In a gathering outside the courthouse, PWYP members voiced their support for Section 1504 and called for the industry to drop the lawsuit.

“American companies that operate in my country, primarily the ones covered by Section 1504, have generated and paid billions of dollars to the government of Equatorial Guinea. These billions allow a corrupt and dictatorial regime to maintain its power and control, while the majority of people live in poverty,” said Tutu Alicante, executive director of EG Justice, an organization fighting for transparency and human rights in oil-rich Equatorial Guinea.

API claims that the voluntary Extractive Industry Transparency Initiative (EITI) is the only way to provide transparency in countries like Equatorial Guinea, but has failed in any public statement to addressthe fact that EITI has not taken hold in many important oil-rich countries. “The EITI sadly, has not worked in Equatorial Guinea. Without the EITI, Section 1504 represents our only hope, the hope for citizens to dig themselves out of poverty,” said Alicante, “This lawsuit should be dropped.”

Clergy representing the Presbyterian Church USA also joined in support of Section 1504. “This is often seen as an individual, moral issue, but this is a profoundly ethical issue,” said Reverend Charles Booker of the Bethesda Presbyterian Church. “It’s important to stand with those who have very little voice in their country in terms of how their resources are being used, and the more transparent we can be about that, the better.” The Presbyterian Church USA sent a letter earlier this month to Jack Gerard, API President and CEO, calling on API to withdraw the lawsuit.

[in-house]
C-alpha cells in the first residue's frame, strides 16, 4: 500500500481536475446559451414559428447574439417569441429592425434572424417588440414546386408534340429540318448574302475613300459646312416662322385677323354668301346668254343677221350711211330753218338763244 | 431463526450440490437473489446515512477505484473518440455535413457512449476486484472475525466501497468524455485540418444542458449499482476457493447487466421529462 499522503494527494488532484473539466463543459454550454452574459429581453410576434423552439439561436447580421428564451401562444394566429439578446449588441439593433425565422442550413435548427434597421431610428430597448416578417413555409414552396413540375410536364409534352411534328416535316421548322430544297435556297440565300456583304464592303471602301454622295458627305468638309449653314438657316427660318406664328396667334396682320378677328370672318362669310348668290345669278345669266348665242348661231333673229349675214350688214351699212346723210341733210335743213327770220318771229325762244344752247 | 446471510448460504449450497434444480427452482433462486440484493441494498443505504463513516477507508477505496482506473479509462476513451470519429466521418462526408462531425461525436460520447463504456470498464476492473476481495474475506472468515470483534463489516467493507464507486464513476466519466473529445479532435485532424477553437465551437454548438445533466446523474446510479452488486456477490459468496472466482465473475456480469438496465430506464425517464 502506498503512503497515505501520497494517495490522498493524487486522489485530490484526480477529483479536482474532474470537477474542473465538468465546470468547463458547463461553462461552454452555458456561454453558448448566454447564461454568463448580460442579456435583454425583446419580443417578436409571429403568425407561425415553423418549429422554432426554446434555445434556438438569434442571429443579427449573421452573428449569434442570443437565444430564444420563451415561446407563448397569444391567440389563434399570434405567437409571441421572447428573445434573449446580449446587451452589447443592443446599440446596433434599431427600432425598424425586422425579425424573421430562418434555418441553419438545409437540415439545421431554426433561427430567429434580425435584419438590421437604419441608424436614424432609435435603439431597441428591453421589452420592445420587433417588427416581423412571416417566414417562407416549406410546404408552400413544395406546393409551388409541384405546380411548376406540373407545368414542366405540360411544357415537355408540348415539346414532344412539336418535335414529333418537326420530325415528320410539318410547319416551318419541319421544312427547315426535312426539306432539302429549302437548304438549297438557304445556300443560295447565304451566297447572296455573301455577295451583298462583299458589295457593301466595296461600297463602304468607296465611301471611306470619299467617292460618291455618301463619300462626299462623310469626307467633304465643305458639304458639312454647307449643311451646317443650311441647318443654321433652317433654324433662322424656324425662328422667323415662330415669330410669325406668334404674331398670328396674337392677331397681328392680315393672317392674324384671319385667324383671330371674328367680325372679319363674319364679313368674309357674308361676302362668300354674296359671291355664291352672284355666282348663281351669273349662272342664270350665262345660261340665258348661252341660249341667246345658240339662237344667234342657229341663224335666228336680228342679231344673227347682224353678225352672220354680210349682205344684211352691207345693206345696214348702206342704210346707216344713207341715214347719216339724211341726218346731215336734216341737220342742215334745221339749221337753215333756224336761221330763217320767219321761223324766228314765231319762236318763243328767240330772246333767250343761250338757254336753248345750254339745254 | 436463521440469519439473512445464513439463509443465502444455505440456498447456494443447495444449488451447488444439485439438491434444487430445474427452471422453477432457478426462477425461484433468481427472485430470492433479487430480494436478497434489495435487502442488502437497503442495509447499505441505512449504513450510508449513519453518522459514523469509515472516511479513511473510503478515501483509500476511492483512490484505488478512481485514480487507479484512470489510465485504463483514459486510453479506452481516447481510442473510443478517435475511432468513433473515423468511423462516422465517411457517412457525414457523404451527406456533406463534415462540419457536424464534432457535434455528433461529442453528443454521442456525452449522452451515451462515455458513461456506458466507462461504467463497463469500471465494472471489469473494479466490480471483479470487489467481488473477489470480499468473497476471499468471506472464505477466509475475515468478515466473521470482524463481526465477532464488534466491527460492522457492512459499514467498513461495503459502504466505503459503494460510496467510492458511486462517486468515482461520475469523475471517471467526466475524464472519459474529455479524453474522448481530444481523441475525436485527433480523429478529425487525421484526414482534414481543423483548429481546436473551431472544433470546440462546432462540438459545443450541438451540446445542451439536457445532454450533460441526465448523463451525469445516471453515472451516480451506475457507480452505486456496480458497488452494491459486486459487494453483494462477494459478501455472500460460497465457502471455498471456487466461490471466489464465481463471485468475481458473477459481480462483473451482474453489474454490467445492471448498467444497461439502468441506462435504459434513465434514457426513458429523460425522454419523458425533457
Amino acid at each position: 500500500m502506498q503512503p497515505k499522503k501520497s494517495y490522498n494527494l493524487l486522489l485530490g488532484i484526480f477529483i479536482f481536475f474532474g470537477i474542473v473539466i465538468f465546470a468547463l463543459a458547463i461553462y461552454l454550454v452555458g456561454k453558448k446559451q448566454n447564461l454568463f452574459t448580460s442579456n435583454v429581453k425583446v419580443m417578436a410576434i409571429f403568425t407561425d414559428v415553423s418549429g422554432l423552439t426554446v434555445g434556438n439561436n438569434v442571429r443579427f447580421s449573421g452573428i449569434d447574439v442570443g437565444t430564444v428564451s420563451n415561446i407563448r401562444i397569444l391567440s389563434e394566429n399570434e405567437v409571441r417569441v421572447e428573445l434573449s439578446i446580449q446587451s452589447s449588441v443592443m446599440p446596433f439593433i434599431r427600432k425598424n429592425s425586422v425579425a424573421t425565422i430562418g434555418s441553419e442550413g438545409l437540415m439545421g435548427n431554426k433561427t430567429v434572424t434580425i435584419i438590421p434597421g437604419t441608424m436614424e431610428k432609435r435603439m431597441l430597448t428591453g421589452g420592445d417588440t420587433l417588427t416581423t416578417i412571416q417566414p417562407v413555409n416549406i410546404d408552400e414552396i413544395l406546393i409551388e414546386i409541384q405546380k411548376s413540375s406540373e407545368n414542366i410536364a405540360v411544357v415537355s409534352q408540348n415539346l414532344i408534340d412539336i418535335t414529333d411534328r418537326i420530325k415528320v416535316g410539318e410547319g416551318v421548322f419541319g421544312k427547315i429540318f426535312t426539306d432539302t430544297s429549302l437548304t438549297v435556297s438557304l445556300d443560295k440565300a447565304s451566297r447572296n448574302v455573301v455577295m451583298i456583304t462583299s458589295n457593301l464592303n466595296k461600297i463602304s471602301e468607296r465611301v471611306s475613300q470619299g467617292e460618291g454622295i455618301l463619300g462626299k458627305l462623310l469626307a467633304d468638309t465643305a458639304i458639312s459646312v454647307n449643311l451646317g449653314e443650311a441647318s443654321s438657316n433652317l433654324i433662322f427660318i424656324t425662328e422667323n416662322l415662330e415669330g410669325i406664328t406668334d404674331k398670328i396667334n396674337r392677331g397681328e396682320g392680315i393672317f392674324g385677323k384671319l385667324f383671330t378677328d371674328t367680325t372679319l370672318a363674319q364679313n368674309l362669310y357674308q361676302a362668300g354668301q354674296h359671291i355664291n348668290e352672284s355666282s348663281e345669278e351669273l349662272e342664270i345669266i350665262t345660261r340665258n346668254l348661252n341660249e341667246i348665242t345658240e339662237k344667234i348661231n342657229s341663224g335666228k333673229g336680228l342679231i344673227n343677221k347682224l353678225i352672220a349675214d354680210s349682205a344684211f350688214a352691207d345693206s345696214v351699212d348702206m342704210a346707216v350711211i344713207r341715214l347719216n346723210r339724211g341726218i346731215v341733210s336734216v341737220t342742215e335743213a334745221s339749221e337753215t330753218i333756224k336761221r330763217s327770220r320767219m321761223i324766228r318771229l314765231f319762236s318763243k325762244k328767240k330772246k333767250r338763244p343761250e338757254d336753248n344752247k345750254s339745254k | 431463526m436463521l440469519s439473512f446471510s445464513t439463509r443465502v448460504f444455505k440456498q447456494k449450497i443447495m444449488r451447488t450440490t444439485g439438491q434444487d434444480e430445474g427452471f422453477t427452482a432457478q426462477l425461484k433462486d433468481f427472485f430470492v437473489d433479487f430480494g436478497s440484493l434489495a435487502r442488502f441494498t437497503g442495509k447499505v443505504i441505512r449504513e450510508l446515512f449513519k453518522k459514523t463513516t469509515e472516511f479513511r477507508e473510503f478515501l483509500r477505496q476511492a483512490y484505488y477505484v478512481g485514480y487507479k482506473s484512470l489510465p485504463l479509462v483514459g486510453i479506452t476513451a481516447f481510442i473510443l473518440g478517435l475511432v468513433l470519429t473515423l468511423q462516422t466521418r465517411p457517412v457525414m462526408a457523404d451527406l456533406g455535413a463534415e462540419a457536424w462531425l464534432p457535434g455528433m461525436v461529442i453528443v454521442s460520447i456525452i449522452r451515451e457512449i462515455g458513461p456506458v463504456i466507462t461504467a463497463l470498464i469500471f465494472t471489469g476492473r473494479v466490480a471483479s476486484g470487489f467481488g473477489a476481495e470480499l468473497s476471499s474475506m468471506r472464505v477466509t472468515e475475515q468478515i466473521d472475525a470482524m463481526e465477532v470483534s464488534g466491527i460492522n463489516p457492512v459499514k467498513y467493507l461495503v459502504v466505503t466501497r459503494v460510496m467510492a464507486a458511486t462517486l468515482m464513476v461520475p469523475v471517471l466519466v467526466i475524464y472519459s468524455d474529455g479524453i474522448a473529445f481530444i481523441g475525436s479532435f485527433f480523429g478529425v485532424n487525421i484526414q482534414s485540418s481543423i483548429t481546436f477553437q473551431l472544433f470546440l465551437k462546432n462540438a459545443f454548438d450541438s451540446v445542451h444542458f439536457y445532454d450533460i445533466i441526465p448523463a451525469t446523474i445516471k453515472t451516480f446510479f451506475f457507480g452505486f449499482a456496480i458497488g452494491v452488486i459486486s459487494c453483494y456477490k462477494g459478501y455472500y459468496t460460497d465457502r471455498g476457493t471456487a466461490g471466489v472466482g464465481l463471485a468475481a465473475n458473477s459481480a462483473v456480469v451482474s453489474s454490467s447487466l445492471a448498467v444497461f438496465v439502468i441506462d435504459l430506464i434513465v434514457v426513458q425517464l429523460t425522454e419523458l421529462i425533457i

“In spite of big oil’s attack on transparency, momentum around the world is shifting toward disclosure over secrecy, and fair competition over cronyism,” said Daniel Kaufmann, president ofthe Revenue Watch Institute.

Europe is preparing to finalize new disclosure laws that apply to its 27 member states and that align with the US model. Leading Norwegian oil company and API member, Statoil,recently disassociated itself from the lawsuit. The mining industry has chosen not to join the lawsuit, and Canadian miners are moving ahead to prepare proposals for Canadian disclosure legislation in partnership with civil society groups.

“This lawsuit is a moot point. Companies that back this lawsuit will shortly have to report under the same requirements in Europe, where they are also listed, and Canadian companies are calling for their government to follow suit,” said Munilla. “This lawsuit is a waste of taxpayer and shareholder money and should be dropped.”

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Notes to editors:

  • SEC denied the oil industry’s request for a stay of the rules in November, and received presswhen it filed its own brief with the court roundly rejecting the industry’s arguments on Jan. 2nd.
  • Congress (Senate;House) and Oxfam America submitted briefs refuting industry arguments.
  • The U.S. Department of State produced a statement of support for Section 1504 which said that “the rule directly advances our foreign policy interests in increasing transparency and reducing corruption, particularly in the oil, gas and minerals sectors.”
    • Europe is getting close to finalizing itsown rules.
    • The Dutch and UK governments recently came out against exemptions in line with the SEC’s requirements.
    • Mega-miner Newmont Mining is planning to comply and says requirement “not onerous.”
    • Investors with assets under management of over $1 trillion, including Calvert Investments, support the rules.